A soap man feels vindicated today

The Smithsonian National Museum of Natural History has a mummified Philadelphia man, who was buried around 1800 and whose body turned into soap. It seems that alkaline water seeped into his casket and combined with his body fat, thus making him into soap. He is called Soapman.


 (*The writer is an author and corporate advisor. He is a Distinguished Professor of IIT Kharagpur. He was a Director of Tata Sons and a Vice Chairman of Hindustan Unilever).

Email: rgopal@themindworks.me

The Smithsonian National Museum of Natural History has a mummified Philadelphia man, who was buried around 1800 and whose body turned into soap. It seems that alkaline water seeped into his casket and combined with his body fat, thus making him into soap. He is called Soapman.

Like my erstwhile colleagues, I am a living Soapman, having worked for both Hindustan Lever and Tata (who used to own TOMCO). I graduated with degrees in Physics and Electronics from an IIT fifty-three years ago. I joined the computer department of Hindustan Lever. After five years, I transferred from computers to become a soapman.

Over the years, questions were hurled at me: How can you descend from brain work to hustling bazar work? How can you study at IIT and end up this way? What satisfaction do you get by talking to grocers all day? How could you spend time on to how to market freshness or beauty soap to consumers?

I know that I was not the only soapman under assault. Homi Sethna studied Chemical Engineering in America along with Vasant Rajadhyaksha. Sethna distinguished himself through a career in Atomic Energy, while Rajadhyaksha did so in Unilever. As recounted to me by Rajadhyaksha and confirmed later by Sethna, he was forever ribbed about working in a soap company. After their retirement, in a travesty of fates, Sethna became Chairman of TOMCO and Rajadhayaksha joined the Planning Commission. Sethna used to informally consult Rajadhyaksha about how to turn around a loss-making TOMCO. Finally, Tata sold TOMCO to Unilever. Sethna and Rajadhyaksha must have had a quiet drink to mark the tun of events!

On my part, I managed to respond to my persistent questioners. I spent thirty-one happy years in Unilever while I continued to search for an intellectually seductive answer. All my blandishments were received with politeness, maybe some indulgence.

To retain majority Unilever shareholding, HUL had argued that sophisticated technology is involved in manipulating triglycerides and fatty acids for soap-making. The company was proud of its capability to upgrade forest-derived vegetable oils, which were not used for soap-making anywhere in the world. The company argued that such innovation and technology deployment impacted the foreign exchange balance of the nation positively. On one occasion, the company chairman was asked, perhaps in jest, by a senior government officer, “Are you still making soap?” to which the chairman responded in equally good humor, “Yes sir, so long as you require a bath.” After ten years of advocacy, HUL was permitted to retain majority shareholding of Unilever.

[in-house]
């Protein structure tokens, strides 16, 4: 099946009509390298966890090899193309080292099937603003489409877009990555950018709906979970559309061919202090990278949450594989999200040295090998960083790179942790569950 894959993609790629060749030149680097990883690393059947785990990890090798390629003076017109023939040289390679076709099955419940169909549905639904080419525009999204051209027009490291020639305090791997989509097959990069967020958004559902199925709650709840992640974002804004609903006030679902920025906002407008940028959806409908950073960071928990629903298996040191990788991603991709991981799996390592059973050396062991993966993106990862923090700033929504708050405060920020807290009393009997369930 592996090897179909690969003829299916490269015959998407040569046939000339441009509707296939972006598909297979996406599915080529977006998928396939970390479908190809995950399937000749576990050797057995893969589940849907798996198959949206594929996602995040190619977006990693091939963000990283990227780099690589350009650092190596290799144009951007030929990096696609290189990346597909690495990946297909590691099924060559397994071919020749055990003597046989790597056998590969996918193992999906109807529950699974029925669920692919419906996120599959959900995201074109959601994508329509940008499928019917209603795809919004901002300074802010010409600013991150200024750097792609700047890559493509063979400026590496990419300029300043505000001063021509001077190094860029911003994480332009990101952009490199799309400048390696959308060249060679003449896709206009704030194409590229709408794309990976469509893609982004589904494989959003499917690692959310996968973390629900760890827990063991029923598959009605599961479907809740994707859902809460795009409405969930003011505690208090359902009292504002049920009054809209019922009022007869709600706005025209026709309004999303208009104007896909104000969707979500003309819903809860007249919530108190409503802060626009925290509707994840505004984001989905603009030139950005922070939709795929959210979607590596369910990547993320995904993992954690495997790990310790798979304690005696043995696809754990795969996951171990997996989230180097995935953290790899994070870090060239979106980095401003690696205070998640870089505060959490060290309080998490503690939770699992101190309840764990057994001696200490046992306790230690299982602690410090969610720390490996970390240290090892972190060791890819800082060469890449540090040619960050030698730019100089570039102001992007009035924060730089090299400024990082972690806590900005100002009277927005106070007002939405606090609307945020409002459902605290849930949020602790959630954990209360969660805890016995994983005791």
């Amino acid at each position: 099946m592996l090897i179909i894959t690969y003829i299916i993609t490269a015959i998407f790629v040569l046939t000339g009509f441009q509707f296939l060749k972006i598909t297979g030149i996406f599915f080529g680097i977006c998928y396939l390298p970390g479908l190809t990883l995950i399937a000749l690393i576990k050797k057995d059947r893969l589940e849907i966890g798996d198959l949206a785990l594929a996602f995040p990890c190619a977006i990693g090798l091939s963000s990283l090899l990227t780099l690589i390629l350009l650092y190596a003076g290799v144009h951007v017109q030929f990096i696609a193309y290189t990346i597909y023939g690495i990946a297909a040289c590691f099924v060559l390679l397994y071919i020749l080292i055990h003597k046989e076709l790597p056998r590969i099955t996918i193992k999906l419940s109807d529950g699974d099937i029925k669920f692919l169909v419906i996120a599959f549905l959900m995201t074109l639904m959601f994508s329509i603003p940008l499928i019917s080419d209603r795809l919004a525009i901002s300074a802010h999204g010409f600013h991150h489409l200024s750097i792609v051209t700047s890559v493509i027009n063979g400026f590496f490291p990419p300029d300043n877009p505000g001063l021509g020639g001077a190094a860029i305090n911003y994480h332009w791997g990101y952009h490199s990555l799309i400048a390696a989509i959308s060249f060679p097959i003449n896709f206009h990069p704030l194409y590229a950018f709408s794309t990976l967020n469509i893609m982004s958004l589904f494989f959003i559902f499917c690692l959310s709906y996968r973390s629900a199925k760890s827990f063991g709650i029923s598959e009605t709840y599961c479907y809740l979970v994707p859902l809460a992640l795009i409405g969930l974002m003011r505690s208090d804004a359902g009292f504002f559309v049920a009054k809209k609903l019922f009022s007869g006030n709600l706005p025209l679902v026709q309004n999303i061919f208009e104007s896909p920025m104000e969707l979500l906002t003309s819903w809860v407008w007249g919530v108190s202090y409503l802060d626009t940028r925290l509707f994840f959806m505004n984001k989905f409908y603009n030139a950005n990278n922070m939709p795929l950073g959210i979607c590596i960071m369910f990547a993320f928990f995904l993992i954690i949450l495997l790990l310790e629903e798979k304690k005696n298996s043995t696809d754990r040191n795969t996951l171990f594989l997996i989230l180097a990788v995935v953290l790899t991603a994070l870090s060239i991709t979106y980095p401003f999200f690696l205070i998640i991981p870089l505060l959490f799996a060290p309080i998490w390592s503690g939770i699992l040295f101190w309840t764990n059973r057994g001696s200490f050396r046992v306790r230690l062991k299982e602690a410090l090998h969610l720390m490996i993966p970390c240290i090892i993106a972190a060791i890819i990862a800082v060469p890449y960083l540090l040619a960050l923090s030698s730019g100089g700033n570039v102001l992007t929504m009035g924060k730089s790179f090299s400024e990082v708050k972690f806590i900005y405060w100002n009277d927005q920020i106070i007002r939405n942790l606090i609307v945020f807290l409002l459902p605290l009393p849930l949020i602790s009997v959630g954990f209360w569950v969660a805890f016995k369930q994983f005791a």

With the COVID crisis upon us, washing hands for twenty seconds with soap is now seen as a sacred and essential ritual. The honor of soap-making has at last been made visible by an invisible virus. But it is interesting to narrate why virus is scared of soap.

Contrary to popular impressions, corona virus is not a living being. It is genetic material that is folded up and placed inside an envelope of oily material. The genetic material enables infection and attack, while the oily envelope protects the genetic material.

Soap is constituted of pin shaped molecules. One end of the pin is water-loving, and the other end is water-hating. The water-hating end seeks out oily material, and the water-loving end seeks out water. When soap is mixed with water as we do every day, the water-loving heads bunch up together and point outwards. The water-hating tails stay tucked inwards.

What happens when we wash our hands with soap? From a virus viewpoint, our hands are not soft and smooth, our hands have mountainous ridges and valleys. The viruses have many interesting and attractive sites for settling down. This is the reason for a twenty seconds hand-rub. Pin shaped soap molecules on the hands causes the water-hating end of the pin to seek out the oily material containing the virus. The oily envelope is plentifully available and protects the destructive virus. This water-hating end of the soap molecule acts like a crowbar and pries apart the virus like a Roman gladiator. The virus gets demolished. It is an act of extreme violence.

Accurate records of life expectancy at birth are available in US since 1800s. Life expectancy has risen from the 30 years to 75 years. Three contributors: first, hygiene (cleaning with soap, separating sewage from drinking water), second, vaccination and third, physical and economic access to nutritious food. Insurance companies say that 80% of healthcare expenditure is incurred in the last 6 months of one’s life. Therefore, soap protects, it allows human life to survive and grow.

It all began in ancient times, perhaps when rains washed together oily material and ash from sacrifices into a nearby river. A froth was formed on the river. This froth had the remarkable ability to wash the human body and the clothes. Thus began the protection of humans on the planet by the simple action of soap.

Explained in this manner, soap is an ordinary product with an extraordinarily sophisticated action. It saves human lives in an affordable way. Corona virus has given me a reason to argue even more passionately that soapmen lead a life of great honor and humaneness, no different from many recognized others!

Jai Sabun, Jai Swachhata.